Only use salt water to bathe the wound until you seek professional help.

Which dogs are more prone to ear tip injuries?

All canines are susceptible to the odd ear injury, but some breeds are more prone to them than others. If your pet’s ears hang low, you need to be extra cautious.

Droopy ears allow less airflow and make it easier for moisture and debris to build up in the ear canal, leading to yeast infections.

The dangly ears of scent hounds and tracking breeds might look adorable, but if you own one of the following types of dogs, you’ll need to clean their ears often and keep an eye out for cuts and grazes:

  • Red Setter
  • Basset Hound
  • Cocker Spaniel
  • Afghan Hound
  • Beagle
  • Lhasa Apso
  • Weimaraner
  • Havanese

Regular visits to the vet can help identify any hidden ear issues with your long-eared canine companion.

As well as pet insurance cover, it’s a good idea to speak to your vet about a pet health plan. While the former covers your dog in case of emergency care, the latter helps spread the cost of routine treatments and check-ups.

How to keep your dog’s ears clean

Whether it has long dangly ears or small ones that stand on end, your four-legged friend will need them cleaned from time to time.

You’ll have to clean longer and bigger ears more often, so speak to your vet to find the ideal grooming regime based on their breed.

If your dog is comfortable with you cleaning their ears at home, it’s fine to do so. The process is simple, and you can start by having the right equipment to hand:

  • A clean towel
  • Bowl of water
  • Cotton wool or pads (never use cotton buds as these go too far into the ear and can cause damage)
  • Dog-friendly ear cleaner
  • Treats to reward your well behaved dog

If your dog is new to having its ears cleaned or you find it challenging to keep them still, you might need a second pair of hands to help.

Once you’re ready and your dog is comfortable, follow these steps:

  1. Take your pet’s ear between your thumb and forefinger and lift it to get a good look inside.
  2. Check for any redness, discharge, or a foul smell that signals infection. If you spot any, your pup will need to see a vet. A small amount of light coloured ear wax is completely normal.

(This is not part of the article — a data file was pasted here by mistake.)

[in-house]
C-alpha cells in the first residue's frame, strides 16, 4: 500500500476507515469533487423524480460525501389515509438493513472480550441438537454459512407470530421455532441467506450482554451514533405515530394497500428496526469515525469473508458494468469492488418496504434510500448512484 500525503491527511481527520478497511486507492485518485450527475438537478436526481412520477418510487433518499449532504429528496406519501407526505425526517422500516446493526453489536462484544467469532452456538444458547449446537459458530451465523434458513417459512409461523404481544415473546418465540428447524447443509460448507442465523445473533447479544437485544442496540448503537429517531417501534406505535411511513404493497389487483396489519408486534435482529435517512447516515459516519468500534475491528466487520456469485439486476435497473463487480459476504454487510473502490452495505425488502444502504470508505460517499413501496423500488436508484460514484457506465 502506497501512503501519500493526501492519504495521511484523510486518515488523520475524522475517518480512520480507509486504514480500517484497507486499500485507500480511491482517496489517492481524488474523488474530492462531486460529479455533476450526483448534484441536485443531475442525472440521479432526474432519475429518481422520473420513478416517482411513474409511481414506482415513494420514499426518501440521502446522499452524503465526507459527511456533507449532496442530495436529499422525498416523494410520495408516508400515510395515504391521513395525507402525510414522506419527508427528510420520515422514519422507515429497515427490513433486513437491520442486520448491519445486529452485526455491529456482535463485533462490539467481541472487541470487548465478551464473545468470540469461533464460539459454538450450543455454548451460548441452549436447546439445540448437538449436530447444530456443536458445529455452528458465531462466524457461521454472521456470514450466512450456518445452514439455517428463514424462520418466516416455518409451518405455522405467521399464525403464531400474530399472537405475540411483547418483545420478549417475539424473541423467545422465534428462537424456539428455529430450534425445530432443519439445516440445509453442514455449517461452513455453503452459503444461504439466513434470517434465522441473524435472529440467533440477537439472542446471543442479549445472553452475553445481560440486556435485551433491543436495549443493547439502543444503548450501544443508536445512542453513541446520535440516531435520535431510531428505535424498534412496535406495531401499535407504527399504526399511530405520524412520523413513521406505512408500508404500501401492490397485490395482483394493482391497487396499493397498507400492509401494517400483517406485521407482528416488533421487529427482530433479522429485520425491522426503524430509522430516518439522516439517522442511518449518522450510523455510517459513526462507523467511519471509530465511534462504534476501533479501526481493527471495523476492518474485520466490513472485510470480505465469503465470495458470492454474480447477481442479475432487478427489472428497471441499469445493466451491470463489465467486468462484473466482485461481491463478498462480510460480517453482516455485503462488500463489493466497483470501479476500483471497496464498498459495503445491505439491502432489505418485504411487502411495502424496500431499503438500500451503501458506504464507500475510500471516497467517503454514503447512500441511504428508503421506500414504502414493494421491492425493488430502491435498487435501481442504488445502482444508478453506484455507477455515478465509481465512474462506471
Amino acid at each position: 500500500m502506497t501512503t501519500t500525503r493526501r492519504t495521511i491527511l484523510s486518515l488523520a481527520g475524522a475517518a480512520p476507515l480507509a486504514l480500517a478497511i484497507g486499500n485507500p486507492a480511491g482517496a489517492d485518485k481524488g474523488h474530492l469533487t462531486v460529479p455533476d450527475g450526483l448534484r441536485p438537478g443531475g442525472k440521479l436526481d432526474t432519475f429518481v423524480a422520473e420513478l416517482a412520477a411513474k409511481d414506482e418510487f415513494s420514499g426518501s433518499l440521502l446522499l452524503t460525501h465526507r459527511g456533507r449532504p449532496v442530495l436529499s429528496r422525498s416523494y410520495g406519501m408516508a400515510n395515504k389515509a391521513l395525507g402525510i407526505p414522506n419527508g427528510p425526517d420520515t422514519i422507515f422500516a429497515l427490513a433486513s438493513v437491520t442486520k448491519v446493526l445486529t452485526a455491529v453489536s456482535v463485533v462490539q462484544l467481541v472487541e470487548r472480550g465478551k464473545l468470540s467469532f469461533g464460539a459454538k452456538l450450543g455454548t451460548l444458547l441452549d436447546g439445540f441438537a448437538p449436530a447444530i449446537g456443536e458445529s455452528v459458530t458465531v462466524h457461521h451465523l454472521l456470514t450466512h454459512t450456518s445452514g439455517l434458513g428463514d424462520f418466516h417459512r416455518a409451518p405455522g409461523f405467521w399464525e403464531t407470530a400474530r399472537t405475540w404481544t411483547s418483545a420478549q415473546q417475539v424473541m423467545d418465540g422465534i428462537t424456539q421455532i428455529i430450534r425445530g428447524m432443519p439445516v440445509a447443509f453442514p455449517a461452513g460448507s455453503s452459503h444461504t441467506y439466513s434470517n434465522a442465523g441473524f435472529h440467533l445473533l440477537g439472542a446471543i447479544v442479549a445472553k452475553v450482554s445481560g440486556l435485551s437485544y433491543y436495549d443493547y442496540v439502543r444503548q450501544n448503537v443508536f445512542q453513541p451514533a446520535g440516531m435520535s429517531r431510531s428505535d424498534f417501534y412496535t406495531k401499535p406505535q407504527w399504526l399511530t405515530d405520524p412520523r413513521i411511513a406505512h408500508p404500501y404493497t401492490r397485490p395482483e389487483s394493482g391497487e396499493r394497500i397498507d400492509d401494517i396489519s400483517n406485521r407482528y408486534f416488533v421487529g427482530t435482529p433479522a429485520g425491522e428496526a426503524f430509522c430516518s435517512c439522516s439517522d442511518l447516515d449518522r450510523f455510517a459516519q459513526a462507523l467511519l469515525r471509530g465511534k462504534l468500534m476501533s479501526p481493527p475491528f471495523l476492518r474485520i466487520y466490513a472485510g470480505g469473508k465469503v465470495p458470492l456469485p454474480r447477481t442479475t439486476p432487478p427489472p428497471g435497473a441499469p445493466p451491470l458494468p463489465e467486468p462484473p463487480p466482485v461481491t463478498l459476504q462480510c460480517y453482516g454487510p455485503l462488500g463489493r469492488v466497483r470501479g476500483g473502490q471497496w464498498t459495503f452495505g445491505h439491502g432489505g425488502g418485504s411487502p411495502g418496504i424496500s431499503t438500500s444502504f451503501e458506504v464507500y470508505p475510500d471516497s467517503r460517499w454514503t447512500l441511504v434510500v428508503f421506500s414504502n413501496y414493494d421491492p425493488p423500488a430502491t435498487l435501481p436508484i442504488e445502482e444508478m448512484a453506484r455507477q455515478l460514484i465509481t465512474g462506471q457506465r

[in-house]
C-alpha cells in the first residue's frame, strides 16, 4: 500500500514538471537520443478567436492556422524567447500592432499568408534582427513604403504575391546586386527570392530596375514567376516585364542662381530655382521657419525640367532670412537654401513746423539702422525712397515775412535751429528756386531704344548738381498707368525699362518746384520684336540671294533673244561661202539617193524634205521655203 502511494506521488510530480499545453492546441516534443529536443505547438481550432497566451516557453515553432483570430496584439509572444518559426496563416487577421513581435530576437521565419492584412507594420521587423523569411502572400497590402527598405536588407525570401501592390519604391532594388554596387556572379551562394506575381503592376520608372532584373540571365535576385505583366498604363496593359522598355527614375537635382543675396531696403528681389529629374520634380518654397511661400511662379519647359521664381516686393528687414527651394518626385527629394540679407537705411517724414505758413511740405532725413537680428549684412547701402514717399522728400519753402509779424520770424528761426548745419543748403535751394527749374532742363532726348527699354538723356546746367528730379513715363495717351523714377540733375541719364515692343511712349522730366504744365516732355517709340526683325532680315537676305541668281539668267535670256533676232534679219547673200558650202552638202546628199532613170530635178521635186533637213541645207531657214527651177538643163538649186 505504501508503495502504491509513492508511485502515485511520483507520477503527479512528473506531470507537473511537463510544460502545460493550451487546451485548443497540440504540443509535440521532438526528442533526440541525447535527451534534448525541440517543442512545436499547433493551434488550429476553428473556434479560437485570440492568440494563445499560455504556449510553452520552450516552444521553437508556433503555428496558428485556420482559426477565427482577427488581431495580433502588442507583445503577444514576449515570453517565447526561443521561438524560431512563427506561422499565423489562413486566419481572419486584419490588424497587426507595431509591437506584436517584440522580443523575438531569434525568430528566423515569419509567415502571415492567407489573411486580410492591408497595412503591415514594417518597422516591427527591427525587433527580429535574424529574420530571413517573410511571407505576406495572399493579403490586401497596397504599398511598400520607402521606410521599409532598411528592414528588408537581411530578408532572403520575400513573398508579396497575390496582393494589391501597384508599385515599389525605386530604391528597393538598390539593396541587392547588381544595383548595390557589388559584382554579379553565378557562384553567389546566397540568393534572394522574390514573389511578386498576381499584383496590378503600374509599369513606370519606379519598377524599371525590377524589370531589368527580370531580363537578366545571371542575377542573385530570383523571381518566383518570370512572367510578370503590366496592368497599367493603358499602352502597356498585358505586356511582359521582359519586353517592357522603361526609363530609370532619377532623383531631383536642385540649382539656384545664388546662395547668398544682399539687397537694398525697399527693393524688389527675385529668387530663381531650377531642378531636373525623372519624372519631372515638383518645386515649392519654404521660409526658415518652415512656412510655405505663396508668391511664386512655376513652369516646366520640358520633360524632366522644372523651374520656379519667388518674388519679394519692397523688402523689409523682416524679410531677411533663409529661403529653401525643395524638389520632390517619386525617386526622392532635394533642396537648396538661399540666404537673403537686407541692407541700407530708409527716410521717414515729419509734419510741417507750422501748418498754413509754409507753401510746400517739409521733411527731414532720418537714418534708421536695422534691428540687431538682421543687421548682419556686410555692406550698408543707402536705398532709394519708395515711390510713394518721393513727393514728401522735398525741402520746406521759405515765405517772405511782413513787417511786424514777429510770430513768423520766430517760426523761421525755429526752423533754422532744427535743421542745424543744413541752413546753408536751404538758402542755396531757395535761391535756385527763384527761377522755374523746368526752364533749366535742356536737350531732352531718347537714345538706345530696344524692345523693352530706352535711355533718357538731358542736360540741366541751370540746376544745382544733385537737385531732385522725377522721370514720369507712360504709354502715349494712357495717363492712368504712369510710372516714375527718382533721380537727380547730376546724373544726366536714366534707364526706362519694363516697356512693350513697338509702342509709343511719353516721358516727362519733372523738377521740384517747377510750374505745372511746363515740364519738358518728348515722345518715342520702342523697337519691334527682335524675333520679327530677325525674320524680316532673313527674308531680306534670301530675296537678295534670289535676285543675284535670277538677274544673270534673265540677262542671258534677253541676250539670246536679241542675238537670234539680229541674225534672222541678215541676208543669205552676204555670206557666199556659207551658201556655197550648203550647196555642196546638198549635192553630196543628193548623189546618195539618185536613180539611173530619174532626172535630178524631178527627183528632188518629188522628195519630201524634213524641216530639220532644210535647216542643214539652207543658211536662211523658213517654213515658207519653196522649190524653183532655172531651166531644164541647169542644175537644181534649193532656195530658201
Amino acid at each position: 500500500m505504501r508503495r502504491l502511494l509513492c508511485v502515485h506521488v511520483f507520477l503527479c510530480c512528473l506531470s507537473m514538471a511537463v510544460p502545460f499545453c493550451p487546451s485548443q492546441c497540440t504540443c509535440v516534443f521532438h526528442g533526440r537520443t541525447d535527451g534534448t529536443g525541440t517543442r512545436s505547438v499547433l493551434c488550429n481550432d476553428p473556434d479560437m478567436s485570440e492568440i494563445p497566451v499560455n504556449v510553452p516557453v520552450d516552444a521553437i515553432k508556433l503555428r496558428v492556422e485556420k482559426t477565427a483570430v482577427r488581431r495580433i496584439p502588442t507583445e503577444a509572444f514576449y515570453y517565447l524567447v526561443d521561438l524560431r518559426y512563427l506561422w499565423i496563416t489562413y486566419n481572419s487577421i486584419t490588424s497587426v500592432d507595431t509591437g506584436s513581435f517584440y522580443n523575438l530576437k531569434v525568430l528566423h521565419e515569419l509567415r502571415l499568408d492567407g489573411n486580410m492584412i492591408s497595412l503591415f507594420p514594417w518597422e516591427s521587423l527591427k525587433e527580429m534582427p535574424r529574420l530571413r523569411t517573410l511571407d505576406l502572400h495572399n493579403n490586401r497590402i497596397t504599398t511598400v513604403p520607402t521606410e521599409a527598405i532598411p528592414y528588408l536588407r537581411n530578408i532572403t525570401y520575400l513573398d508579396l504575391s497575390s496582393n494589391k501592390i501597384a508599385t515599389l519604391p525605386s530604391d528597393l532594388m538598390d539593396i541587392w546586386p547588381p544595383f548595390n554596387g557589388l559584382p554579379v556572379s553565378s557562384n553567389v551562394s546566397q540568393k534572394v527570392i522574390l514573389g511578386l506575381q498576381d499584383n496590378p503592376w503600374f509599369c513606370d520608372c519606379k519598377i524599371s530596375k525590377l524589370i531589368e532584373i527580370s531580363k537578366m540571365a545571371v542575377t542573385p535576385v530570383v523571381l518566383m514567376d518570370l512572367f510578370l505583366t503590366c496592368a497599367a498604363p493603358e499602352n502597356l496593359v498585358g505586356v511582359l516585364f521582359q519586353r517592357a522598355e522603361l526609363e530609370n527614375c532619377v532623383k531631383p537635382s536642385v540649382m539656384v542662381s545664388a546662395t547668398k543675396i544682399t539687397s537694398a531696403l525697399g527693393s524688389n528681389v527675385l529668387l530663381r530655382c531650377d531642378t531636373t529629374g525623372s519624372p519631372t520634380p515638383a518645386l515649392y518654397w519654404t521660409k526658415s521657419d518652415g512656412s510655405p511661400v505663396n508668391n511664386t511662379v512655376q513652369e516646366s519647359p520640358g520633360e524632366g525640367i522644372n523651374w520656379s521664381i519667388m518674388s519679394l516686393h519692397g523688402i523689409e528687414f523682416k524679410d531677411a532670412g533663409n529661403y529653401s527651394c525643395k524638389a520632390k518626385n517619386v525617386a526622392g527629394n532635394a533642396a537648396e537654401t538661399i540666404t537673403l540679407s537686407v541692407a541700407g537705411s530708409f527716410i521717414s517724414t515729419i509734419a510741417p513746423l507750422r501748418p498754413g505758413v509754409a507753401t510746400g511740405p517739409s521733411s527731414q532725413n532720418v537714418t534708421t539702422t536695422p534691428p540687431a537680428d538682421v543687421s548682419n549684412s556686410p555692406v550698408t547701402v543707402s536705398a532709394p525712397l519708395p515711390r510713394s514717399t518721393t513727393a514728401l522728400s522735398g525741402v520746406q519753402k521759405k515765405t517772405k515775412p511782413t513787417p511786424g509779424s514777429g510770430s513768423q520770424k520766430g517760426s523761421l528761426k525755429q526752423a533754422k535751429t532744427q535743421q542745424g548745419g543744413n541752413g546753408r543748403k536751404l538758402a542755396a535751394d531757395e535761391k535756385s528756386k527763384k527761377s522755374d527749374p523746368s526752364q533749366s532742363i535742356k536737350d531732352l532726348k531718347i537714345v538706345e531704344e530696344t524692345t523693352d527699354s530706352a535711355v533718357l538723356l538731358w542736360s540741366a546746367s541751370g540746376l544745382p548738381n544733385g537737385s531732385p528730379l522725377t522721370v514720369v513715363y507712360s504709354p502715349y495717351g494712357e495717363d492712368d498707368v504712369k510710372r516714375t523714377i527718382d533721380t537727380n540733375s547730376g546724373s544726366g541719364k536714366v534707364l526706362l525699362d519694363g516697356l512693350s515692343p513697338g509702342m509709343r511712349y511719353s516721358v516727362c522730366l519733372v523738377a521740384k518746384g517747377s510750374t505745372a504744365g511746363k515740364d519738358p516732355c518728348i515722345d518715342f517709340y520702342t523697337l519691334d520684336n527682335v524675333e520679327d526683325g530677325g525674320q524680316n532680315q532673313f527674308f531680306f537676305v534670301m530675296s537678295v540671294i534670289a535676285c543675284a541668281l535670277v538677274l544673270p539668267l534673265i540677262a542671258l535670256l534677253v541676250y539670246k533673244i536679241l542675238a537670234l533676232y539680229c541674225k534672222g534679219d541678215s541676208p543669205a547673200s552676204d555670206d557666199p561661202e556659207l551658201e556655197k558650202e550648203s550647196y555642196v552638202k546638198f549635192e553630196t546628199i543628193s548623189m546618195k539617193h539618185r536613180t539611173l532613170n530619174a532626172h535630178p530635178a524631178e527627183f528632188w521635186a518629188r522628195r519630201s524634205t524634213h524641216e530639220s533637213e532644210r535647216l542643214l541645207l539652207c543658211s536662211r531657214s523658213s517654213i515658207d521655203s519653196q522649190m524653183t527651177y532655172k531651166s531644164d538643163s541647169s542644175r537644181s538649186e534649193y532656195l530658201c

3. Take a ball of cotton wool or a pad and dip it into the water bowl. Wring out the excess liquid and gently wipe around the ear entrance to remove wax and dirt.
  4. Carefully put the tip of the ear cleaner bottle just inside the ear canal and squeeze the liquid inside. Make sure you don’t insert the tip too far or you could cause a lot of damage.
  5. Give the base of your dog’s ear a massage to help the liquid pass further into the canal.
  6. Use another damp piece of cotton wool to wipe away excess cleaner from the entrance.
  7. Now, repeat the process for the other ear.
  8. Give your well-behaved pet a treat so it knows it did a great job of sitting still and to encourage it to do it again in the future.

If you have ear drops from your vet for an infection or to prevent excessive wax build-up, now’s a good time to apply them. When the ear canal is clean, the medicine can enter properly and get to work without getting stuck on debris or wax.

Pet insurance for your four-legged friend

Ear tip injuries are just one of many possible reasons why your canine companion might need emergency care.

Across their lifetime, pet parents can expect to spend thousands on vet bills, so why not protect your pup with a lifetime insurance policy?

A dog insurance plan from Purely Pets is a wonderful way to reward your canine companion’s loyalty and provides:

  • Cover for up to £15,000
  • Unlimited vet video calls for expert advice
  • Online policy management at a time to suit you

To give your beloved pet the protection it deserves, get an pet insurance cover quote today.

Pet Insurance Quote